Key to an enjoyable performance!

I strongly believe that music should be accessible to absolutely anyone. It should not matter whether you are young, old, a beginner or an established performer. All musical backgrounds must also be allowed to shine – there should be no elitism. In addition to this, music should always be fun. It is no coincidence that every music teacher I have come across shares a passion for terrible, but funny light hearted music related jokes. Any previous student who have been  taught by me will vouch for my poor musical humour. For example, when teaching the word ‘diminished’ to exam students I often associated this key musical word with a Mini  – a small car which used to arrive into the music school car park every Wednesday morning!

The main reason for my blog is that Most Entertaining’s Spring concert is now less than two weeks away and excitement is growing amongst a huge range of students and teachers. Since joining Most Entertaining last year as a piano and brass tutor, I have found that the company is much more than just a teaching agency and that public performance is a big part of the organisation. Having regular concerts allows musicians to meet each other, form new friendships as well as gain self confidence from playing in a relaxed setting. I am seeing first hand the benefits of having these concerts as a target for lessons, and pupils seem to love it.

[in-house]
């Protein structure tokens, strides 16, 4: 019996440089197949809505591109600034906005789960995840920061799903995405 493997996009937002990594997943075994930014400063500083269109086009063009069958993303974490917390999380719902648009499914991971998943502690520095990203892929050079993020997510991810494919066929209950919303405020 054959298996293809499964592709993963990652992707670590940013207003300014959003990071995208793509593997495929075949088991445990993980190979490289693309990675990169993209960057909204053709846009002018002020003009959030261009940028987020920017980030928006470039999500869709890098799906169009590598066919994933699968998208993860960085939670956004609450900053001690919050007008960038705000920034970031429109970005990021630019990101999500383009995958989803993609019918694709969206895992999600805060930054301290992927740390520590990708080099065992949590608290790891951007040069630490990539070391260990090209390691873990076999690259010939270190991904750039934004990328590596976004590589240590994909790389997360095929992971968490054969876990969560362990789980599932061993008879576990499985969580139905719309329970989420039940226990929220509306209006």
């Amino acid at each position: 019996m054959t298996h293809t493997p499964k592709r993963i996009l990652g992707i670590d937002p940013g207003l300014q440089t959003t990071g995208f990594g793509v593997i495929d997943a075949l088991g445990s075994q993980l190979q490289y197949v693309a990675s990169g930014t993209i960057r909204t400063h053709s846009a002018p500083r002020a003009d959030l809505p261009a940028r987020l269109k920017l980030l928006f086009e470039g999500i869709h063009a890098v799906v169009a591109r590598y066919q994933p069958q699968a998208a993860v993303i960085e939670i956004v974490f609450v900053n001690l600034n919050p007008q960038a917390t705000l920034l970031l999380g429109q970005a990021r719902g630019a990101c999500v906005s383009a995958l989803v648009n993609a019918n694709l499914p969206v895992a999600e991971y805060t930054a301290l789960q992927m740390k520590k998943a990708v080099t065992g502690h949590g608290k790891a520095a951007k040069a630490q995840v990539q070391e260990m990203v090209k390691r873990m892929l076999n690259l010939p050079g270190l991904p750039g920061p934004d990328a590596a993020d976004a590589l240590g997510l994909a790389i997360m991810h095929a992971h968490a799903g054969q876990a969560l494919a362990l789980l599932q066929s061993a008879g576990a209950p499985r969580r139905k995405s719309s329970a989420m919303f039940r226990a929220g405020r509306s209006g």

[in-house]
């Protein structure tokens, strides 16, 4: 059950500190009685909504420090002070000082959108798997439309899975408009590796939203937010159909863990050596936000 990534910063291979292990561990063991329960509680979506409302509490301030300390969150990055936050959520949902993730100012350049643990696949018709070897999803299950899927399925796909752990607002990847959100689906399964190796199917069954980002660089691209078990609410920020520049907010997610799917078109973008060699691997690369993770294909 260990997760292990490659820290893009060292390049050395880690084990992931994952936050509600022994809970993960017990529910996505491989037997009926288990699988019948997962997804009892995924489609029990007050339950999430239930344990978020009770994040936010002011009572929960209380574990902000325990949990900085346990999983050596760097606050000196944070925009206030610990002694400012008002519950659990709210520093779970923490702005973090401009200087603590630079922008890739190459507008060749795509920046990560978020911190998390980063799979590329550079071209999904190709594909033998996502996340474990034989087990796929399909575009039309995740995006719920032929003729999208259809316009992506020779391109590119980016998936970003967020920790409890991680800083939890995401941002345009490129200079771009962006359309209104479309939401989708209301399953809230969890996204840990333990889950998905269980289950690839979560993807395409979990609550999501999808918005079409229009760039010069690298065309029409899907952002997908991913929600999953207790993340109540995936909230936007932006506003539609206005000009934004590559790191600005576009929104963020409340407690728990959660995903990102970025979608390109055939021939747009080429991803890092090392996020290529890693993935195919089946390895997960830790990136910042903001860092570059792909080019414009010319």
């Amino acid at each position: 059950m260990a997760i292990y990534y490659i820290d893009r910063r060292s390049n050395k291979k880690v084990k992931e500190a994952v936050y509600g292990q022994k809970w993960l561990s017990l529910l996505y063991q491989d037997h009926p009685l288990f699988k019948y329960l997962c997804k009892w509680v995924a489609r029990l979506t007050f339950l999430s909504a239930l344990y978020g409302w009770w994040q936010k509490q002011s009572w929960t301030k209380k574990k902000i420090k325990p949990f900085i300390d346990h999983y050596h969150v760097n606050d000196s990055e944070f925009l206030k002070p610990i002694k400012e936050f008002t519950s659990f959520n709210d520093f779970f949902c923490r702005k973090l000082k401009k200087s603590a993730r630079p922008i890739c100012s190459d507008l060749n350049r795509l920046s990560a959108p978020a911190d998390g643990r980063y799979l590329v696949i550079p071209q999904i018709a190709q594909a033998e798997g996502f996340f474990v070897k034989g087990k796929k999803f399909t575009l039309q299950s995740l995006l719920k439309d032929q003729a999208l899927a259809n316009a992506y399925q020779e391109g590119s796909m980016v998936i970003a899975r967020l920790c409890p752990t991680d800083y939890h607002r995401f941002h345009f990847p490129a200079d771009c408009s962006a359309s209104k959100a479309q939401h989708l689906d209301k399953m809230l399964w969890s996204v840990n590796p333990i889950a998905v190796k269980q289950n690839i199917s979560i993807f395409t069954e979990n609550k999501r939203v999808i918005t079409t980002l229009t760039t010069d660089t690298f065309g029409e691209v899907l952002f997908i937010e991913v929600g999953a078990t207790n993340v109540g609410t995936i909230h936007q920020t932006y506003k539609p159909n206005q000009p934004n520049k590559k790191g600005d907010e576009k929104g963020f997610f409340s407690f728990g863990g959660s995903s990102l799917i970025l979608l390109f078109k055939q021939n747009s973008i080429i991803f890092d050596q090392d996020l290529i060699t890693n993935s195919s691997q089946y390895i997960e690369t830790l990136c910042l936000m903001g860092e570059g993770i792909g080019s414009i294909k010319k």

In terms of performance I would like to share a few thoughts about preparing to play live to an audience. I believe the most important point is to try and enjoy it and have fun. For me, I have found that I can overcome performance issues through performing to someone I know in the audience, such as a family member. They can offer a smile and lots of support. Also, remember that everyone makes mistakes, no performance is perfect. Always keep the flow of the piece. Finally, and for me the most important point is to make the performance your own. Communicate,  through dynamics, interpretation and style. If you feel the music should slightly slow down or speed up, do it. My final tip for more advanced performers is to try and understand the harmony behind your piece.  It is with this understanding that it is then possible to react to the composer’s intentions much more, making way for further sensitivity within the performance.
Robert Briggs is the former assistant director of music of the Bethany School in Kent and now is a full-time piano and brass tutor for Most Entertaining. He will be accompanying students at our next concert on Sunday 29th April 3-5pm, Life Care, Cheyne Street, Edinburgh.

If you are interested in getting involved in music and wish to find out about taking up an instrument, but unsure whether to learn the piano, guitar or sing, please feel free to give us a call and we can help advise you. 0131 477 7821.

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